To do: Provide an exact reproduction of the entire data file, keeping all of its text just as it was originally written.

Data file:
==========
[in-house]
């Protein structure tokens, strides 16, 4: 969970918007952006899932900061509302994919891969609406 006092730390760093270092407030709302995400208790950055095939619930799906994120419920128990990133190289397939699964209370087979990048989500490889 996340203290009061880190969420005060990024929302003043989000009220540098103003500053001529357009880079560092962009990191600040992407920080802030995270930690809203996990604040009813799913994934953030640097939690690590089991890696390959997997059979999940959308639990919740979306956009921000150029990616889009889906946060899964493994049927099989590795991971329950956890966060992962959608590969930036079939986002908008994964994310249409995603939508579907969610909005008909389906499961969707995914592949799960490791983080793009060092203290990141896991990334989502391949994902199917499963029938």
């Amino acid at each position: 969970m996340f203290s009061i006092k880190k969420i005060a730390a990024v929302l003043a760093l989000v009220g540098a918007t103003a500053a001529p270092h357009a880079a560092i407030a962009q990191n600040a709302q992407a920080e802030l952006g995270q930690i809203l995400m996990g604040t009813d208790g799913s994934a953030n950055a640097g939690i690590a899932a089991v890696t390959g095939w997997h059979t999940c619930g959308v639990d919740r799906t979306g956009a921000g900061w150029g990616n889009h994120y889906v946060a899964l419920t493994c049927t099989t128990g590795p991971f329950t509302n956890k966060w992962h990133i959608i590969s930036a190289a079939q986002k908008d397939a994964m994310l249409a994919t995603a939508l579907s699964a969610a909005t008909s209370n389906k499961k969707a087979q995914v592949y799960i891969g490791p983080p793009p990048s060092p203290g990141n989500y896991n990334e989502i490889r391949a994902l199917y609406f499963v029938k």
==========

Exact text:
[in-house]
């Protein structure tokens, strides 16, 4: 969970918007952006899932900061509302994919891969609406 006092730390760093270092407030709302995400208790950055095939619930799906994120419920128990990133190289397939699964209370087979990048989500490889 996340203290009061880190969420005060990024929302003043989000009220540098103003500053001529357009880079560092962009990191600040992407920080802030995270930690809203996990604040009813799913994934953030640097939690690590089991890696390959997997059979999940959308639990919740979306956009921000150029990616889009889906946060899964493994049927099989590795991971329950956890966060992962959608590969930036079939986002908008994964994310249409995603939508579907969610909005008909389906499961969707995914592949799960490791983080793009060092203290990141896991990334989502391949994902199917499963029938």
């Amino acid at each position: 969970m996340f203290s009061i006092k880190k969420i005060a730390a990024v929302l003043a760093l989000v009220g540098a918007t103003a500053a001529p270092h357009a880079a560092i407030a962009q990191n600040a709302q992407a920080e802030l952006g995270q930690i809203l995400m996990g604040t009813d208790g799913s994934a953030n950055a640097g939690i690590a899932a089991v890696t390959g095939w997997h059979t999940c619930g959308v639990d919740r799906t979306g956009a921000g900061w150029g990616n889009h994120y889906v946060a899964l419920t493994c049927t099989t128990g590795p991971f329950t509302n956890k966060w992962h990133i959608i590969s930036a190289a079939q986002k908008d397939a994964m994310l249409a994919t995603a939508l579907s699964a969610a909005t008909s209370n389906k499961k969707a087979q995914v592949y799960i891969g490791p983080p793009p990048s060092p203290g990141n989500y896991n990334e989502i490889r391949a994902l199917y609406f499963v029938k």